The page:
The right inset of Fig. 4 shows the spatial distribution of SST in Avacha Bay on July 27, 2020, which is a result of processing of data from MODIS instrument (AQUA mission). The left inset of Fig. 4 demonstrates the deviation of SST on June 29, 2020 from a climate norm in the coastal areas around the entire Kamchatka Peninsula (the result of processing of NOAA/OISST data).

It follows from the analysis of Fig. 4 that June–September 2020 exhibited anomalous SSTs (more than by 3–6°C) in Avacha Bay as compared to the average multiannual values for these months. In particular, strong temperature anomalies with high value near the coast of Avacha Bay were registered according to the data of MODIS instrument (AQUA mission) on July 27, 2020 (shown in the right inset of Fig. 4). The positive SST anomalies, which exceed the climate normal by 3–6°C, were also registered in vast areas along the entire Kamchatka Peninsula (see left inset in Fig. 4). This indicates that environmental disaster near the Kamchatka Peninsula, which led to mass death of hydrobionts in autumn 2020, has natural origin and is related to the increase in harmful bloom of algae (so called bear red tide), which was caused by significant positive temperature anomalies (up to 6°C) in the studied water regions in summer of 2020.

CONCLUSION

Thus, the long-term series of satellite (more than 15 000 scenes) and other data on the concentrations of chlorophyll a (from 2000 to 2020) and SST (from 1981 to 2020) are analyzed on the basis of results of space monitoring in Avacha Bay and coastal water regions of the entire Kamchatka Peninsula, where the environmental disaster related to mass death of hydrobionts occurred in autumn of 2020.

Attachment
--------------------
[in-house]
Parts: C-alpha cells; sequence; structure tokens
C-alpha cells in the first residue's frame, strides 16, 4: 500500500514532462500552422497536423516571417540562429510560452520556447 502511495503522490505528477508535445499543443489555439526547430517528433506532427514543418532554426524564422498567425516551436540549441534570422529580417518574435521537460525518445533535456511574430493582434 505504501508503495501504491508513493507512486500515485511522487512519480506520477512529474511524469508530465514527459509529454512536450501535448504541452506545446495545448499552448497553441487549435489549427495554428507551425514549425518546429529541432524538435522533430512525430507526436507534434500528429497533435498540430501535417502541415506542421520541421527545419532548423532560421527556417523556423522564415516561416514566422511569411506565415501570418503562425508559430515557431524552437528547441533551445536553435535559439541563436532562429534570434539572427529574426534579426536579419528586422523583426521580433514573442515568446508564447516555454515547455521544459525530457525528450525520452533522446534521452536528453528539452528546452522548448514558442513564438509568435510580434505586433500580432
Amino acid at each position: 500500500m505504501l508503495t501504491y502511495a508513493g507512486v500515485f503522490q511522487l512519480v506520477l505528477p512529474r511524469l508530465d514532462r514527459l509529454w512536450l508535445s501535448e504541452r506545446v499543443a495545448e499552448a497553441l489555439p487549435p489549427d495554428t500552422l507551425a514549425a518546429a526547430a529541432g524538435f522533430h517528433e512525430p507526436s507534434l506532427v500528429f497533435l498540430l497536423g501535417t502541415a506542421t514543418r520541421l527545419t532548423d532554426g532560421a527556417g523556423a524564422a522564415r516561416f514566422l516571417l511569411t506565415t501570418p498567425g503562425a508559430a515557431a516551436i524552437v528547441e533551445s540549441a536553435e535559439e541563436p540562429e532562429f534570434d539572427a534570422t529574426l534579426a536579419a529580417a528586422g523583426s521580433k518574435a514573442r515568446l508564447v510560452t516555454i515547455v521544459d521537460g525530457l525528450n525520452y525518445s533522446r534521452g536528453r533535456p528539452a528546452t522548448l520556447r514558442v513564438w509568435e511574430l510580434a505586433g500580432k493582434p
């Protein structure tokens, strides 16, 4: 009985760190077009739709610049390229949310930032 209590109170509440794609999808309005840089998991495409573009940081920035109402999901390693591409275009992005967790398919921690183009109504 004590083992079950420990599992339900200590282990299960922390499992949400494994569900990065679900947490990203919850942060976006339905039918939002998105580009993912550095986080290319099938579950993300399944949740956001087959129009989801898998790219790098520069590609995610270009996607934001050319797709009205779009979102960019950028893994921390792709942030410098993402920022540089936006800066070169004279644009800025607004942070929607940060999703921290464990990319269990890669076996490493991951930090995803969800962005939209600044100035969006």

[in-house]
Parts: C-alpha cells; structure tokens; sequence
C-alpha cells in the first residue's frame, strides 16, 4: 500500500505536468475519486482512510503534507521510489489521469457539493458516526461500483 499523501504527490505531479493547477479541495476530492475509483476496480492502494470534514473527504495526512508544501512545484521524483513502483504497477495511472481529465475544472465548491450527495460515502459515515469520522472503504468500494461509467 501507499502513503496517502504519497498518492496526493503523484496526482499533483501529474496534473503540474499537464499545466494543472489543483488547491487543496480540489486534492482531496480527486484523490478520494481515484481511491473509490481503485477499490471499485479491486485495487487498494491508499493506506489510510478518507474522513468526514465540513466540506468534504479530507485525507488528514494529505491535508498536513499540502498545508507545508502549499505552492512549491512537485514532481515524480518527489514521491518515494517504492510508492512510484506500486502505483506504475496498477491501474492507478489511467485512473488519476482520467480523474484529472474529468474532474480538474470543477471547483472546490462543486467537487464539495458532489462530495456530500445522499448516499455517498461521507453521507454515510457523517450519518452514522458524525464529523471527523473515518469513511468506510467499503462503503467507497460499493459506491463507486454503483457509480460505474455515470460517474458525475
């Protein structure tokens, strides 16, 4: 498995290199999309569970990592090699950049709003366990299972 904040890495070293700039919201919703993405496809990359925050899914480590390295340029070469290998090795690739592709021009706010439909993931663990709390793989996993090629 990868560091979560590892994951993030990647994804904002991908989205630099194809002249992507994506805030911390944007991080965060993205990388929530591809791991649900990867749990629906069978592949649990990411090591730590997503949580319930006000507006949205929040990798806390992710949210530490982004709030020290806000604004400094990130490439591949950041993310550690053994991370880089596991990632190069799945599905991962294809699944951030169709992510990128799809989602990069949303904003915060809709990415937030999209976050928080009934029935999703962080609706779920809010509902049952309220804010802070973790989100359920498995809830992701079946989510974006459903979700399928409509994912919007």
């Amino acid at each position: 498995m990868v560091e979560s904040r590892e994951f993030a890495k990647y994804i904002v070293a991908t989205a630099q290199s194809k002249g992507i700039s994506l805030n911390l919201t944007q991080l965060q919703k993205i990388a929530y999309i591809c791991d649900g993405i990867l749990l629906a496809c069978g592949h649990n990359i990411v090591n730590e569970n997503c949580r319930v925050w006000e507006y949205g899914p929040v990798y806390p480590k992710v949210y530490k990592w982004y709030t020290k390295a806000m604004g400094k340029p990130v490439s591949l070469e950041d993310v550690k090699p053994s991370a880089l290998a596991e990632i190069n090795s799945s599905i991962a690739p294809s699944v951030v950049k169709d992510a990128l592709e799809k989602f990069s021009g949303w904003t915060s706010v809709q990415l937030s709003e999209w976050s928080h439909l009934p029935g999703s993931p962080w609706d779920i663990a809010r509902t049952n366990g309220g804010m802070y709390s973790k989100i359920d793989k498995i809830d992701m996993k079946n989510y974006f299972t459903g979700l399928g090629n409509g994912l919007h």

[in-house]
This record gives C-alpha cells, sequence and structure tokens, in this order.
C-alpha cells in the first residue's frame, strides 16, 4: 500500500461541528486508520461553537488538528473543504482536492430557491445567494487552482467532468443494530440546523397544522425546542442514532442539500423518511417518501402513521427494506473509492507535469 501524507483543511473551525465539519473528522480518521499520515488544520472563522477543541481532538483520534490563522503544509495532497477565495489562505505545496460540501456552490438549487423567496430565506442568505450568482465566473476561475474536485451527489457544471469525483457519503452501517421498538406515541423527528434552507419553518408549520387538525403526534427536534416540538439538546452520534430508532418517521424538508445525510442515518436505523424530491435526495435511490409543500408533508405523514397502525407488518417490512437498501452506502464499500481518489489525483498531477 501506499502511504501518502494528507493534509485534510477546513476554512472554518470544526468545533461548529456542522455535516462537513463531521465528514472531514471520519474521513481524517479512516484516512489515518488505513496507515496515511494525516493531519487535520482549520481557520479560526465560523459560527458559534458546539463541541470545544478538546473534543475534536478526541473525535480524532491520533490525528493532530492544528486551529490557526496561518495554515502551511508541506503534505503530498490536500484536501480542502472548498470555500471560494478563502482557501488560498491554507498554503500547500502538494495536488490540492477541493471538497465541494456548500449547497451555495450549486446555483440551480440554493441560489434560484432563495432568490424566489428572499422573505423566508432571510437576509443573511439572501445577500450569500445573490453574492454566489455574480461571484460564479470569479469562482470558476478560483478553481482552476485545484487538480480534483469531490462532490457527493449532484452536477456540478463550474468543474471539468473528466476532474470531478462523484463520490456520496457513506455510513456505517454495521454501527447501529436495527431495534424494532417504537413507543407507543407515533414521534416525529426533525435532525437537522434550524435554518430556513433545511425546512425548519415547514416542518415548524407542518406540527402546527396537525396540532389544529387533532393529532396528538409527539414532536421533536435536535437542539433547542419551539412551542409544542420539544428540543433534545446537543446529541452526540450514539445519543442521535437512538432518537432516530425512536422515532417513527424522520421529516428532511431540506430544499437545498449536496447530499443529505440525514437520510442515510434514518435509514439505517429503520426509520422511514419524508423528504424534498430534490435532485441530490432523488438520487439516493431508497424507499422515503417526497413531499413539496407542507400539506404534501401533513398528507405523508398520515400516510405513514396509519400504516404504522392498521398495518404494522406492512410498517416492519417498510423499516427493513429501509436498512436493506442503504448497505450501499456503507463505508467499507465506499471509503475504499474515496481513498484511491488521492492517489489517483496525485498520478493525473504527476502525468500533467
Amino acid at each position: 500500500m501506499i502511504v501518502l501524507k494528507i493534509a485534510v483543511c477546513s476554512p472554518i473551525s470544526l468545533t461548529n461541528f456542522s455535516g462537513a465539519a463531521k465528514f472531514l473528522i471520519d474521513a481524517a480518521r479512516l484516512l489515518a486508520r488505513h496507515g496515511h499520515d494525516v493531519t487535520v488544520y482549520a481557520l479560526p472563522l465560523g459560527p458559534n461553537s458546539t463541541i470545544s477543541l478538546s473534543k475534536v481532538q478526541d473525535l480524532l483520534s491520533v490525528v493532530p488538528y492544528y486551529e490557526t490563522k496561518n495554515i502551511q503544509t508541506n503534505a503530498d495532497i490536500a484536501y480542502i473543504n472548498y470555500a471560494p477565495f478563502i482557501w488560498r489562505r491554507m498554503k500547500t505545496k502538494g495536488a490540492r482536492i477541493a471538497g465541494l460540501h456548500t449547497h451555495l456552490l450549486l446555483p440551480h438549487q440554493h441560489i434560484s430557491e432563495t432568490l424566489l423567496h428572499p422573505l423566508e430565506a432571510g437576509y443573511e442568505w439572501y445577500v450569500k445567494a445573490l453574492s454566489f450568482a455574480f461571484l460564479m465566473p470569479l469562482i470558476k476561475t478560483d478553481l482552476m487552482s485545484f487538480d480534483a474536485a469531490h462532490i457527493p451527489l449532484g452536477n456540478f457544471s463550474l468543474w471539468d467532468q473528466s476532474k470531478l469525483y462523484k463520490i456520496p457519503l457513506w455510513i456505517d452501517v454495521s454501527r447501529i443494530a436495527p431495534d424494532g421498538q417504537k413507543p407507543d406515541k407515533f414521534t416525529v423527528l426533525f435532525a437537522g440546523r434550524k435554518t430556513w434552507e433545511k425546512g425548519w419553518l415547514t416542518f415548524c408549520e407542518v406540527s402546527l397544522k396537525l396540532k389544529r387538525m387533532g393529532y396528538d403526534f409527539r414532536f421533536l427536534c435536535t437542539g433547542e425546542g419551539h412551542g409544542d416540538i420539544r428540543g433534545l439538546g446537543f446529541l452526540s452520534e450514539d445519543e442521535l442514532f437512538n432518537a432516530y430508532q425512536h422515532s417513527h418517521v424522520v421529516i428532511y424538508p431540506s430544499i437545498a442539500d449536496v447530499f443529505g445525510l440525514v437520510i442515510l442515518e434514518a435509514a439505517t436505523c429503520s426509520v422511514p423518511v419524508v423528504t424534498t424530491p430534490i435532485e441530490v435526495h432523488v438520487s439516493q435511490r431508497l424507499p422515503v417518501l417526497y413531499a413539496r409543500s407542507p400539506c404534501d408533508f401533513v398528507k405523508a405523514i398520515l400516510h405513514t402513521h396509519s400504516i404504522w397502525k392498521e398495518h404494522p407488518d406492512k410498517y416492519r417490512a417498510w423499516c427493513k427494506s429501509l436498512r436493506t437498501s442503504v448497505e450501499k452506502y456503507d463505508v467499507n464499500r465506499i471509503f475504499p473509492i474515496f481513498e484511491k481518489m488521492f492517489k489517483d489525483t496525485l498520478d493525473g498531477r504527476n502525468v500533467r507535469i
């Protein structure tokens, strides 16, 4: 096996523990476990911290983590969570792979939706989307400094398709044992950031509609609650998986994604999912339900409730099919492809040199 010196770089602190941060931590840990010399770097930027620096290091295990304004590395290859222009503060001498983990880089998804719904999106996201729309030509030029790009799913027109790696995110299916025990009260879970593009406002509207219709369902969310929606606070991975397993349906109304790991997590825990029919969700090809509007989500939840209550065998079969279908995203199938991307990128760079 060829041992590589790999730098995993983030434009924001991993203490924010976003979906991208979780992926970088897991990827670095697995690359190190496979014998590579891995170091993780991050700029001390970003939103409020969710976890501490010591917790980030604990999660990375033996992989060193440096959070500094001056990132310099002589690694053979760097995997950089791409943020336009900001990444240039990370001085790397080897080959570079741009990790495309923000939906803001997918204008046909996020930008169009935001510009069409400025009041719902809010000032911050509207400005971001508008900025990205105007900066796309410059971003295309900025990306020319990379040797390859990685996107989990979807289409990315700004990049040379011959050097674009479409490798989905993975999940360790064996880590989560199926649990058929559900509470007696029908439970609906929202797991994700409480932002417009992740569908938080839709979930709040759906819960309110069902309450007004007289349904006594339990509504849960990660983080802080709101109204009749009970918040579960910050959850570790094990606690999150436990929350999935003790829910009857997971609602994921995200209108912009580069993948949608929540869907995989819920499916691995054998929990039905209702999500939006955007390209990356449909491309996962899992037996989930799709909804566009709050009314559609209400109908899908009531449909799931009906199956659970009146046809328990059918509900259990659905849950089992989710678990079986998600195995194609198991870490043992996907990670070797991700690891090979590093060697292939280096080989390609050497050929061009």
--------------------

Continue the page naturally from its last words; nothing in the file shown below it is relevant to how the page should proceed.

It was established using these data that the studied region in the end of September–the beginning of October 2020 was characterized by anomalous (relative to previous 20 years) increase in the concentrations of chlorophyll a (5–8 times higher than background values) indicating a significant change in biogenic regime.

The strong positive temperature anomalies (deviations from the climate norm up to 6°C) in studied water areas in July–September 2020 facilitated harmful bloom of algae (red tide), which was responsible for death of hydrobionts in coastal zones of the Avacha Bay and the entire Kamchatka Peninsula.

Thus, the results of studies based on space data showed that natural factors were the reasons of extraordinary ecological situation, which caused mass death of hydrobionts in Avacha Bay and the coast of the entire Kamchatka Peninsula in autumn 2020. These factors are related to harmful bloom of algae (red tide), which occurred because of anomalous increase in water temperature relative to a climate normal.

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Funding

This work was supported by the Ministry of Science and  Higher Education of the Russian Federation (project no. 075-15-2020-776).

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Correspondence to Academician V. G. Bondur.

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Translated by I. Melekestseva

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Bondur, V.G., Zamshin, V.V. & Chvertkova, O.I. Space Study of a Red Tide-Related Environmental Disaster near Kamchatka Peninsula in September–October 2020. Dokl. Earth Sc. 497, 255–260 (2021). https://doi.org/10.1134/S1028334X21030016

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Keywords:

  • remote sensing
  • satellite monitoring
  • satellite data
  • coastal water areas
  • harmful bloom of algae
  • red tide
  • Kamchatka